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View Full Version : New Evidence That Musical Training Helps the Brain



Angela
03-02-15, 20:28
"According to a new Canadian study led by the Rotman Research Institute (RRI) at Baycrest Health Sciences, older adults who had musical training in their youth were 20% faster in identifying speech sounds than their non-musician peers on speech identification tests, a benefit that has already been observed in young people with musical training....The Rotman study found "robust" evidence that this brain benefit is maintained even in the older population."

The findings are published in The Journal of Neuroscience.
http://www.sciencedaily.com/releases/2015/02/150202132611.htm

That's the good news. The bad news is that you have to start before 14 and continue it for about ten years.:smile:

Seriously, I think that is one of the benefits of the American education system, at least in my area: all the children take music one period per day and either do choir or learn a musical instrument. Some do both. Over and above teaching them about music, I think it's excellent for fostering focus, concentration and perseverance.

Aberdeen
03-02-15, 21:22
"According to a new Canadian study led by the Rotman Research Institute (RRI) at Baycrest Health Sciences, older adults who had musical training in their youth were 20% faster in identifying speech sounds than their non-musician peers on speech identification tests, a benefit that has already been observed in young people with musical training....The Rotman study found "robust" evidence that this brain benefit is maintained even in the older population."

The findings are published in The Journal of Neuroscience.
http://www.sciencedaily.com/releases/2015/02/150202132611.htm

That's the good news. The bad news is that you have to start before 14 and continue it for about ten years.:smile:

Seriously, I think that is one of the benefits of the American education system, at least in my area: all the children take music one period per day and either do choir or learn a musical instrument. Some do both. Over and above teaching them about music, I think it's excellent for fostering focus, concentration and perseverance.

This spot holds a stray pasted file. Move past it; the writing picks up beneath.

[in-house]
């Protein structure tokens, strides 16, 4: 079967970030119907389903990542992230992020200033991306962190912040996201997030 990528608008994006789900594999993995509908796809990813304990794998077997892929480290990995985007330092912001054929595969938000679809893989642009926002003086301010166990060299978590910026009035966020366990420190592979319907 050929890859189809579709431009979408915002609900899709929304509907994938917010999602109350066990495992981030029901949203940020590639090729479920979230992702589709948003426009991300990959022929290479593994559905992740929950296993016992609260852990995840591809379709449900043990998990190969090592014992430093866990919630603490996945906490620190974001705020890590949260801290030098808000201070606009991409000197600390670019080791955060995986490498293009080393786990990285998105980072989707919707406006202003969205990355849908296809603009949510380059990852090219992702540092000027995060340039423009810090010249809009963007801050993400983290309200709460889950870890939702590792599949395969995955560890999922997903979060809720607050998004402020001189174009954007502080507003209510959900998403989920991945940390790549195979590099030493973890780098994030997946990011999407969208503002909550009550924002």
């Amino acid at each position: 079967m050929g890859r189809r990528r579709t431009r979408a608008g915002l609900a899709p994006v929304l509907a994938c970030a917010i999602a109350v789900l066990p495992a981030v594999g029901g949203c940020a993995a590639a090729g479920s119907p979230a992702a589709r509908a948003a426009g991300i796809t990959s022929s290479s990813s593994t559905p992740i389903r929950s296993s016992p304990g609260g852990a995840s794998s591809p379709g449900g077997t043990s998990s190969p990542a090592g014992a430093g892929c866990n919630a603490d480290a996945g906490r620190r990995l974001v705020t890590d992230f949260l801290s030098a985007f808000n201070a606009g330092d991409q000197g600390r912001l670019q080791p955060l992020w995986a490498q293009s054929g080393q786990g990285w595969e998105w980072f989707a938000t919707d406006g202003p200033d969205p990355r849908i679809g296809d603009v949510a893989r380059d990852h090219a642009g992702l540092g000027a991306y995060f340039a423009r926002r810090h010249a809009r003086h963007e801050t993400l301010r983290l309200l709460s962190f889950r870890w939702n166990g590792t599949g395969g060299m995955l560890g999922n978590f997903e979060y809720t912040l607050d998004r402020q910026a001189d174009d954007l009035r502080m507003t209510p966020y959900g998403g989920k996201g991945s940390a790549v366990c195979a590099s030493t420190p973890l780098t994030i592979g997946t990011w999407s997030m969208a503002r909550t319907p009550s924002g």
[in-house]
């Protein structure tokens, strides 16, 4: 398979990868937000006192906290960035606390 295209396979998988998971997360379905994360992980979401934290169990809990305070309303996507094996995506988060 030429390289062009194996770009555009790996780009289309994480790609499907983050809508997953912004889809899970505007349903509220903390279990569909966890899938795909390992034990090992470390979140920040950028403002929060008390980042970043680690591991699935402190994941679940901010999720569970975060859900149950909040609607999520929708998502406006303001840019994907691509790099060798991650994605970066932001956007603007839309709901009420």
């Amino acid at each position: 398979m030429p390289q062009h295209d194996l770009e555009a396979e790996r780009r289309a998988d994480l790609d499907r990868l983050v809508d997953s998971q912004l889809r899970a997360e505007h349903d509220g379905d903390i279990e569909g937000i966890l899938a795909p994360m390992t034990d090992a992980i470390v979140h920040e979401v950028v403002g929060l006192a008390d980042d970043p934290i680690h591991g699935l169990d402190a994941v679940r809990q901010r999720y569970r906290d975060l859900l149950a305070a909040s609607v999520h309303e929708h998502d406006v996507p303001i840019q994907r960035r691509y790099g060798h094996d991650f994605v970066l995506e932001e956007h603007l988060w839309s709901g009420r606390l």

When I was a student, back in the Neolithic era, schools here in Canada, or at least here in Ontario, included music and art classes in the general curriculum but there has been a tendency recently to regard music and art as "frills" and to emphasize "more practical" courses instead. It's as if the people running the Department of Education have forgotten that elementary and secondary schools are intended to teach foundational skills rather than vocational skills. I suspect one reason this study was done was to find support for the idea that music training needs to be brought back to the core curriculum of all elementary and secondary schools, rather than being seen as something of use only to those who want to pursue a musical career.

LeBrok
04-02-15, 02:18
Some study also show that learning any second language increases fitness our our brain too. It wasn't just a small statistical evenement, but rather robust 7 years delay in showing symptoms of Alzheimer, in people who spoke a second language compared to people who commended just one.

Aberdeen
04-02-15, 17:18
Some study also show that learning any second language increases fitness our our brain too. It wasn't just a small statistical evenement, but rather robust 7 years delay in showing symptoms of Alzheimer, in people who spoke a second language compared to people who commended just one.

Yes, I've read stuff about the value of learning language as well. I think if people were given a classical education in primary and secondary school, with language courses, classes in art and music, literature and history and a basic grounding in mathematics and science, they would be equipped to learn whatever they needed to learn after secondary school and would have a broad understanding of the world that would be much more helpful than trying to get them to learn a specific vocation at too young an age. And their brains would survive better as they get older. If people are forced to specialize too soon, they probably won't do as well even in the area they specialize in, compared to someone who's first given a broad general eduation.

danielmorris
16-03-15, 12:38
Sure I read an article in online it was written by one of the famous doctor. In that he said hearing music is the best training for Brian.